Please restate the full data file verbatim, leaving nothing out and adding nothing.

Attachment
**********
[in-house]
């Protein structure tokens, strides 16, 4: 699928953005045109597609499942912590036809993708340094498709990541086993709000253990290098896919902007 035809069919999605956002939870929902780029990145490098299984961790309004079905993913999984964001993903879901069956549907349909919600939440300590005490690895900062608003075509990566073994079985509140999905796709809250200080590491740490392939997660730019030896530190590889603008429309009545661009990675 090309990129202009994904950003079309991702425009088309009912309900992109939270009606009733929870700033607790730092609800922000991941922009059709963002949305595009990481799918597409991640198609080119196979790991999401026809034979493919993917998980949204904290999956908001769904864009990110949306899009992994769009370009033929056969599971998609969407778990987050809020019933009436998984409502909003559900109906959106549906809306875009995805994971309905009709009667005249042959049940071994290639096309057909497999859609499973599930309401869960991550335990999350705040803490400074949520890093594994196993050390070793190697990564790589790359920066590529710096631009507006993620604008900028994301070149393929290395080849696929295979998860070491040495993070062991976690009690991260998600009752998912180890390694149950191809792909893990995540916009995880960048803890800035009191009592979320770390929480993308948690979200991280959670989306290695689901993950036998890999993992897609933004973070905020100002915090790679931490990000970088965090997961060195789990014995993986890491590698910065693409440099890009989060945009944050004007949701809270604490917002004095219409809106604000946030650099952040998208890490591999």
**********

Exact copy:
[in-house]
């Protein structure tokens, strides 16, 4: 699928953005045109597609499942912590036809993708340094498709990541086993709000253990290098896919902007 035809069919999605956002939870929902780029990145490098299984961790309004079905993913999984964001993903879901069956549907349909919600939440300590005490690895900062608003075509990566073994079985509140999905796709809250200080590491740490392939997660730019030896530190590889603008429309009545661009990675 090309990129202009994904950003079309991702425009088309009912309900992109939270009606009733929870700033607790730092609800922000991941922009059709963002949305595009990481799918597409991640198609080119196979790991999401026809034979493919993917998980949204904290999956908001769904864009990110949306899009992994769009370009033929056969599971998609969407778990987050809020019933009436998984409502909003559900109906959106549906809306875009995805994971309905009709009667005249042959049940071994290639096309057909497999859609499973599930309401869960991550335990999350705040803490400074949520890093594994196993050390070793190697990564790589790359920066590529710096631009507006993620604008900028994301070149393929290395080849696929295979998860070491040495993070062991976690009690991260998600009752998912180890390694149950191809792909893990995540916009995880960048803890800035009191009592979320770390929480993308948690979200991280959670989306290695689901993950036998890999993992897609933004973070905020100002915090790679931490990000970088965090997961060195789990014995993986890491590698910065693409440099890009989060945009944050004007949701809270604490917002004095219409809106604000946030650099952040998208890490591999």